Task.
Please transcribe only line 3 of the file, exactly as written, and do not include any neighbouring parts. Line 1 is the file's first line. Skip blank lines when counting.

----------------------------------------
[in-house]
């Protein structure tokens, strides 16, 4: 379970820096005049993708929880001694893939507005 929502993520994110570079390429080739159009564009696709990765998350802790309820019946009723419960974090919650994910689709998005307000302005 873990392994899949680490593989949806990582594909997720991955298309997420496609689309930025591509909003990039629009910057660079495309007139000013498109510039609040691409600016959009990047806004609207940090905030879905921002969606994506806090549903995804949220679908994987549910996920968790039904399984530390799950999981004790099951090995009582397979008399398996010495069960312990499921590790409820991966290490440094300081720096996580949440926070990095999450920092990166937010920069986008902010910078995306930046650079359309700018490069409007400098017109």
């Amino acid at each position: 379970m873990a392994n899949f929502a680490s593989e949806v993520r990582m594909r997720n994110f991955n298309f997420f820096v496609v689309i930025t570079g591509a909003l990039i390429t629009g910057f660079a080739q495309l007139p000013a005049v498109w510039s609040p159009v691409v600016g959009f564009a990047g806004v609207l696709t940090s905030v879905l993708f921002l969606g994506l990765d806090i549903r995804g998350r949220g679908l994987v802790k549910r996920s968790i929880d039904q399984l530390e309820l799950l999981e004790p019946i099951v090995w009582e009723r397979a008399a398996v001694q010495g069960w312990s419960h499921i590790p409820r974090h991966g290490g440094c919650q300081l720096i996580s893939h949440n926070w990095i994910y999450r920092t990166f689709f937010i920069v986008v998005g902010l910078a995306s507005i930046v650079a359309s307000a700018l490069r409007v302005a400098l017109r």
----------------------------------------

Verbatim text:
């Amino acid at each position: 379970m873990a392994n899949f929502a680490s593989e949806v993520r990582m594909r997720n994110f991955n298309f997420f820096v496609v689309i930025t570079g591509a909003l990039i390429t629009g910057f660079a080739q495309l007139p000013a005049v498109w510039s609040p159009v691409v600016g959009f564009a990047g806004v609207l696709t940090s905030v879905l993708f921002l969606g994506l990765d806090i549903r995804g998350r949220g679908l994987v802790k549910r996920s968790i929880d039904q399984l530390e309820l799950l999981e004790p019946i099951v090995w009582e009723r397979a008399a398996v001694q010495g069960w312990s419960h499921i590790p409820r974090h991966g290490g440094c919650q300081l720096i996580s893939h949440n926070w990095i994910y999450r920092t990166f689709f937010i920069v986008v998005g902010l910078a995306s507005i930046v650079a359309s307000a700018l490069r409007v302005a400098l017109r």